A Magazine About Food, Art & Exchange In Midtown Kingston, Published By The Hudson Valley Current.

The Urgency

Addressing a World on the Brink of Self-Destruction  
by David McCarthy  

The New Economics leans toward the activist side of the field, as opposed to its purely academic or theoretical dimensions. In keeping with that, what I’ve really been thinking about this month, and what I want to share, is a contemplation of the urgency of the human situation right now. For me, a big part of responding to that urgency is about confronting and moving beyond outmoded ways of thinking.
Perhaps you’ve read some of the same reports and articles that I have. There is a sense now that we are decades ahead of some of the worst predictions about climate change. For example, the Greenland ice sheet, an immense mass which is over 100,000 years old, is melting at an unprecedented rate, and has become unstable. If it were to melt completely, sea level would rise over 24 feet. That doesn’t take into account ice melt elsewhere in the world of course. That sort of sea level rise (or even significantly less) would obliterate every major costal region on the planet. The Hudson River would become a vast inland estuary. You can forget about New York City, and for that matter, Albany.
I once mentioned something about this to a friend at a party, and she said, “I prefer not to let myself think about stuff like that.” OK, it was a party. But aren’t we all a bit like that? And it’s not like there aren’t any other kinds of urgency to be thinking about. One thing that I have trouble thinking about is the fact that maybe 50,000 people a day, mostly children, die from hunger and hunger-related disease on this planet.
Then there’s the issue of inequality. Oxfam—an international confederation of organizations working to find solutions to worldwide poverty and injustice—recently did an analysis of global wealth distribution, which drew its data from a report by the research institute of Credit Suisse (a major Swiss financial services and banking group). I downloaded the Credit Suisse report, and it’s very glossy and upbeat. Global wealth is up this year! But Oxfam’s analysis of the report shows that the richest 85 people in the world are worth more than the poorest 3.5 billion.
And to quote directly from the Oxfam analysis:
“Our estimates suggest that the lower half of the global population possesses barely 1% of global wealth, while the richest 10% of adults own 86% of all wealth, and the top 1% account for 46% of the total.”
As if the present-day suffering and injustice of all this are not enough, when we look toward the future, it gets worse. A recent study from the National Socio-Environmental Synthesis Center (SESYNC), a think tank associated with the University of Maryland, speaks frankly about the possibility of complete collapse of civilization in the not-too-distant future, based on the convergence of systemic environmental degradation with intractable wealth inequality. The study points to past civilizations, where wealthy elites were able to shield themselves from the looming symptoms of collapse—and use their power to resist needed changes—until it was too late to do anything. The recent sci-fi film Elysium (starring Matt Damon) is, if anything, an optimistic take on such possibilities. In that plot, the wealthy elite escapes to an idyllic space station orbiting the Earth. In a total collapse, I doubt even the wealthy will be so lucky.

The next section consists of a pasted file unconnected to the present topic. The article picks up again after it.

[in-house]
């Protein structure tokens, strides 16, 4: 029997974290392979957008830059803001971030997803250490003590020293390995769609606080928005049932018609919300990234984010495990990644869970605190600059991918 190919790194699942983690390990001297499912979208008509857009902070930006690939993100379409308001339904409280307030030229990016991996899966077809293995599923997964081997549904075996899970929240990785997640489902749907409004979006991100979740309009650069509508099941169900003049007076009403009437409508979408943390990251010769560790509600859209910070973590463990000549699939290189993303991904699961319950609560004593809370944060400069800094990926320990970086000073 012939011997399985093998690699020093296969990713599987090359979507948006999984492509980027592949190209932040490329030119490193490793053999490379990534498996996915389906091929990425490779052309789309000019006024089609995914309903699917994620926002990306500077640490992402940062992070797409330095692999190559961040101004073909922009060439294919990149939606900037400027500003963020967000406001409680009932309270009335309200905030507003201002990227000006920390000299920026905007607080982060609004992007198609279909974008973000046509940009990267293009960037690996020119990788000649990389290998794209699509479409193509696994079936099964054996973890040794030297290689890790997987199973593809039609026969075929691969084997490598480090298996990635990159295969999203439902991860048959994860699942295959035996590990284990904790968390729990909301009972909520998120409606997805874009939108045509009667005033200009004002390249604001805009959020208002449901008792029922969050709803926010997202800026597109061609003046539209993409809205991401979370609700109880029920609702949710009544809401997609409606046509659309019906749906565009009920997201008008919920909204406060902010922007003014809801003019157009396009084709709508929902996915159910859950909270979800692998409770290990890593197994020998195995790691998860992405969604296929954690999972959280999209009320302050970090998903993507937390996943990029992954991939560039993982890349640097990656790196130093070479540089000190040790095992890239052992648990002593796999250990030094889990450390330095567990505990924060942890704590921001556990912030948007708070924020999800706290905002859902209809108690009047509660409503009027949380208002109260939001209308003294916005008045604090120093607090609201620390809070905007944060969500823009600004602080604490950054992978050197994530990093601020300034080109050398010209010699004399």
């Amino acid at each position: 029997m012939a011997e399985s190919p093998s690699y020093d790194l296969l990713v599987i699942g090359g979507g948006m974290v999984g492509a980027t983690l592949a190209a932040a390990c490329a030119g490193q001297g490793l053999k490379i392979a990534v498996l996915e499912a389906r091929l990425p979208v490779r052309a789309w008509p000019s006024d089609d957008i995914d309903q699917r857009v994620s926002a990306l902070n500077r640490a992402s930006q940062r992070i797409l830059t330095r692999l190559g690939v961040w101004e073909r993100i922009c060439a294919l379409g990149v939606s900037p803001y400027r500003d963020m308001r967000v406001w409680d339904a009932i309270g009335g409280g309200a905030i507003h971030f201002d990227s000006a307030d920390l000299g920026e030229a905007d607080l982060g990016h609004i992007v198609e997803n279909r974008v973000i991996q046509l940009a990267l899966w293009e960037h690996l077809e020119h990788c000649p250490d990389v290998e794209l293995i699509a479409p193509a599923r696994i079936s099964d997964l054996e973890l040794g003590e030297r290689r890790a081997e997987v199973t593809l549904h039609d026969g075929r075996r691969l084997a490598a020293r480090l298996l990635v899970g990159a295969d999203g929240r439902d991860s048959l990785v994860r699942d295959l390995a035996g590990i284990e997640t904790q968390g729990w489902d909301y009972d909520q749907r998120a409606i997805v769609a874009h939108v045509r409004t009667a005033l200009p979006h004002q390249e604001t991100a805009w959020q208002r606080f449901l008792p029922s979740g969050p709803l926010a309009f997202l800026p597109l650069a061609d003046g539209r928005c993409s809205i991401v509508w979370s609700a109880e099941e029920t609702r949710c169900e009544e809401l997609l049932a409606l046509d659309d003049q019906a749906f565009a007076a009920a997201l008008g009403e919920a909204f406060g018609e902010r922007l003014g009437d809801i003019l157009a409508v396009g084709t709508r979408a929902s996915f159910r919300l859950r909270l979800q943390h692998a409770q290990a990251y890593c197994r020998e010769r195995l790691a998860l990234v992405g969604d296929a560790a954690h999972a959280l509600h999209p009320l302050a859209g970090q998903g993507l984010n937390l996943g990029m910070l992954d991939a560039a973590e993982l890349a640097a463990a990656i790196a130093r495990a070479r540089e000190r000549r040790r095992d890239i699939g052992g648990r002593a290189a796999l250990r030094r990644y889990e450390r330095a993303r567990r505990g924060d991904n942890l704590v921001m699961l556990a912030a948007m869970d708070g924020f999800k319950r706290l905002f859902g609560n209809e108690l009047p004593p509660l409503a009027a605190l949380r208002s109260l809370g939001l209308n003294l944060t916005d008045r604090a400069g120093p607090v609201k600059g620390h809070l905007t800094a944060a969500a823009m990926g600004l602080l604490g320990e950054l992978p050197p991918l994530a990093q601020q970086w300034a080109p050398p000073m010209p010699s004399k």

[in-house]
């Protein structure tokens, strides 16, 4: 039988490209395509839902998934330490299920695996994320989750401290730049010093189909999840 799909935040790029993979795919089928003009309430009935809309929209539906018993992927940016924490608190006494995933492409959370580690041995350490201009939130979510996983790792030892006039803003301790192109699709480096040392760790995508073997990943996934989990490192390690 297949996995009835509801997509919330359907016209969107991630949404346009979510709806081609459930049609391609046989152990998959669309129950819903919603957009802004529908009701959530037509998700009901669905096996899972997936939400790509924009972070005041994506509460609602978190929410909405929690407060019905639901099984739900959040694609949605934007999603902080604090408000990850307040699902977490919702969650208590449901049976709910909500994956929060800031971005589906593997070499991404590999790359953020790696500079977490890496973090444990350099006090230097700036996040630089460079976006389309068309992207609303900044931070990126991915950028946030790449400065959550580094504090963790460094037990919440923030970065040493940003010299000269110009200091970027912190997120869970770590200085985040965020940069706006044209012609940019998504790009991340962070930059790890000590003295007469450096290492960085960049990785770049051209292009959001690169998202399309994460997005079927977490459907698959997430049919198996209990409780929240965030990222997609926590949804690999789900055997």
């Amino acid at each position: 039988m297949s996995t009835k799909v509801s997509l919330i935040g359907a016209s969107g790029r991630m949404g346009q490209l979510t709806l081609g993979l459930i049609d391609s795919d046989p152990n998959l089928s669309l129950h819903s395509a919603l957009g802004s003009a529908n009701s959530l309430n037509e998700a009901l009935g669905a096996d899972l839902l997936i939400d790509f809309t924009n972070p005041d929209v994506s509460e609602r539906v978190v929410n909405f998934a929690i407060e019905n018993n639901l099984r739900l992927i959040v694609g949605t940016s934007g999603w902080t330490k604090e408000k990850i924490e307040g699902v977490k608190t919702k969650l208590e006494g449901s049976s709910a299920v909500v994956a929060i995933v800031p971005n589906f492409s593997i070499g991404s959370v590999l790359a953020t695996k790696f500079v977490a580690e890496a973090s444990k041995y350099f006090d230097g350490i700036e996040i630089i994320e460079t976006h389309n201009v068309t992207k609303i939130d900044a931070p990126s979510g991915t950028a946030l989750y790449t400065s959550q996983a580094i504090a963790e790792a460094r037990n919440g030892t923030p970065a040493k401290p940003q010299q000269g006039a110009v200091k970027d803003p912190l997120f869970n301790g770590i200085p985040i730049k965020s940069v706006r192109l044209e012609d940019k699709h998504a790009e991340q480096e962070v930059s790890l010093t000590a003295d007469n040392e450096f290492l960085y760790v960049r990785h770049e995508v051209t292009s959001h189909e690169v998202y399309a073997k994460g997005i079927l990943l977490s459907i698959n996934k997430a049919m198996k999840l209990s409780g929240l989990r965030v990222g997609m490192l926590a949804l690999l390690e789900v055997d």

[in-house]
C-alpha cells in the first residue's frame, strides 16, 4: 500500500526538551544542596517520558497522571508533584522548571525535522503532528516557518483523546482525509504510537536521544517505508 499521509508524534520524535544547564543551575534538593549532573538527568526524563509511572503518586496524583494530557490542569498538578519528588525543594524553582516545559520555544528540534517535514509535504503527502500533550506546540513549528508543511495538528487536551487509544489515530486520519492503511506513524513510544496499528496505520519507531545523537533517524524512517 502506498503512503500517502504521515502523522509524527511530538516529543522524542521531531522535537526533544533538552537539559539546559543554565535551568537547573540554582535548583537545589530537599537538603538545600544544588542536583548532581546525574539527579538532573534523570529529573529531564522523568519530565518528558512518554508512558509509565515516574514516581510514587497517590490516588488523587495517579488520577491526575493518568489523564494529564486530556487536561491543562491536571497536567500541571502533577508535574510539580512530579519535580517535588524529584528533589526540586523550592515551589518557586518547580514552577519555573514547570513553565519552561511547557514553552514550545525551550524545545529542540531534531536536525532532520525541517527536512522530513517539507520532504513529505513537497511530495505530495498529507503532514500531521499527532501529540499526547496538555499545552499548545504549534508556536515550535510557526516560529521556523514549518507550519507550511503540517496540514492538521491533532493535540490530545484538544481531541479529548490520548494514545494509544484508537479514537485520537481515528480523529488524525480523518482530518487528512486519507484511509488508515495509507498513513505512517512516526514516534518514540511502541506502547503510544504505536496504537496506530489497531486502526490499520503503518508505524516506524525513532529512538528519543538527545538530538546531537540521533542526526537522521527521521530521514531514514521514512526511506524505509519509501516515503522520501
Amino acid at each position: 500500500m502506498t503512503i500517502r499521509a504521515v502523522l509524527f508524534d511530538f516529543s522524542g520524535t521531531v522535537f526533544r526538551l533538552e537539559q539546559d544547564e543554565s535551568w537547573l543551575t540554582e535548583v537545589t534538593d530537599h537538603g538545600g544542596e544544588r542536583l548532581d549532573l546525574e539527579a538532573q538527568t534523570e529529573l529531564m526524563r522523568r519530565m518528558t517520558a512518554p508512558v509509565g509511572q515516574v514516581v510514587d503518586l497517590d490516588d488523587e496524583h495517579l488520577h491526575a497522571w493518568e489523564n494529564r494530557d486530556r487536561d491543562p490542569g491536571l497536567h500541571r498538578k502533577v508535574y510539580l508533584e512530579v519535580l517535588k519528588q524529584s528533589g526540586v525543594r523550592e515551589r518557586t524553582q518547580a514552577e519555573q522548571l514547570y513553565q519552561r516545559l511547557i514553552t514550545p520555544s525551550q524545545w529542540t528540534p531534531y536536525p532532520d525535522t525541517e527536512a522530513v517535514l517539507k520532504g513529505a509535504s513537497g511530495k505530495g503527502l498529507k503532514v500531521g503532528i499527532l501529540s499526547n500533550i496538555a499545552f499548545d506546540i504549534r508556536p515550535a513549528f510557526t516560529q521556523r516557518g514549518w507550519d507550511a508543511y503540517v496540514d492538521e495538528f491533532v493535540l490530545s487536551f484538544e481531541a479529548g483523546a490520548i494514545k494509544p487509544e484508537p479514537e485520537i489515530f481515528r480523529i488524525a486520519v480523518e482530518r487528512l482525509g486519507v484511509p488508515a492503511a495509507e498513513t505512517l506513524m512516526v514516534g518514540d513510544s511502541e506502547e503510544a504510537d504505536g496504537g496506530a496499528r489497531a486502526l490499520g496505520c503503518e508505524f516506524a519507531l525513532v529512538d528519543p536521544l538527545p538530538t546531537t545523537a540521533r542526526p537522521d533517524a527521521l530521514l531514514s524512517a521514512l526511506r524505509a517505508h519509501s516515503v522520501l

Of course, the way that wealth and power inequality is blocking solutions to human problems here in the present will differ from how it functioned in say, the Roman Empire. And we should remember that some of today’s very wealthy are giving away billions of dollars in extremely positive philanthropic work—a fact that is one of the most hopeful things out there, to my mind.
But still, the pernicious influence of let’s just say “some of the rich” is extremely difficult to counteract. The transition away from fossil fuels is a case in point. That transition is happening, though not fast enough, and many of the people who make vast wealth from fossil fuels use their money to exert huge influence in the media and in politics. These same people usually speak highly of a “free-market” even as they tilt the levers of political power in their favor.
The ideological cover for such madness—at least in the realm of economics— is a dominant branch of theory called “neoclassical” economics. I submit that we should reject this failed body of theory altogether. It is just as pernicious and harmful as the Marxist dogma that held sway in the totalitarian Communist era in Eastern Europe and China. Part of the “Big Lie” (a classic propaganda technique) of both sides of the ideological divide is that the only alternative to neoclassical dogma (AKA “free-market” Capitalism) is Socialism or Marxism, or that the only alternative to Socialism is neoclassical Capitalism. Sorry, but that isn’t going to fly any more.
A key part of my life’s work for many years has been to study the thinkers who have taken economics to a deeper and more accurate level, as well as crafting my own theoretical and practical ideas on the subject. My increasing sense of the urgency of the human predicament makes me feel like that’s not enough, and I am looking for the resolve to take my activism to another level.
Though I don’t have suggestions as to how you might want to respond to the urgency we’ve discussed here, I certainly welcome your thoughts on the matter. We would be pleased to print some of your ideas in upcoming issues of Country Wisdom News, or on our website.